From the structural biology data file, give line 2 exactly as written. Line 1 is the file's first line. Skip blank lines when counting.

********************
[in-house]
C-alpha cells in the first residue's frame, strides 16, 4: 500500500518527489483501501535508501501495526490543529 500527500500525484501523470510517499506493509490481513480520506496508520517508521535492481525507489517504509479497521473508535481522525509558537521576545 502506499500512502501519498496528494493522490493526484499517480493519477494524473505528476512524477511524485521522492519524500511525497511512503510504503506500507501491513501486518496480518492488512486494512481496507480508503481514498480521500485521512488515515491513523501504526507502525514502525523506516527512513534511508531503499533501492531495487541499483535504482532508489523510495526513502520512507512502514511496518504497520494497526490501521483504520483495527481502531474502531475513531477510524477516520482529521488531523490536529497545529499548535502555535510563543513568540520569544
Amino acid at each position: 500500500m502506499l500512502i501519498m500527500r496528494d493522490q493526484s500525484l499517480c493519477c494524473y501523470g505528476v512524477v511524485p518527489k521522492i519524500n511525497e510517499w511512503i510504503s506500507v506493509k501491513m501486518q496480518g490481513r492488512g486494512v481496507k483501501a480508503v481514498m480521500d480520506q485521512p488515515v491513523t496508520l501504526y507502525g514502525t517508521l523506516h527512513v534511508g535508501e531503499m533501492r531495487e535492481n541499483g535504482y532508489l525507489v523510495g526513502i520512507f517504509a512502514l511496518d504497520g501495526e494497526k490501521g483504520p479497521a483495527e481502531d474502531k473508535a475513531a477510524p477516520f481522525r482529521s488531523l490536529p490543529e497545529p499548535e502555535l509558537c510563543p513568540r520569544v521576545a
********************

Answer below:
C-alpha cells in the first residue's frame, strides 16, 4: 500500500518527489483501501535508501501495526490543529 500527500500525484501523470510517499506493509490481513480520506496508520517508521535492481525507489517504509479497521473508535481522525509558537521576545 502506499500512502501519498496528494493522490493526484499517480493519477494524473505528476512524477511524485521522492519524500511525497511512503510504503506500507501491513501486518496480518492488512486494512481496507480508503481514498480521500485521512488515515491513523501504526507502525514502525523506516527512513534511508531503499533501492531495487541499483535504482532508489523510495526513502520512507512502514511496518504497520494497526490501521483504520483495527481502531474502531475513531477510524477516520482529521488531523490536529497545529499548535502555535510563543513568540520569544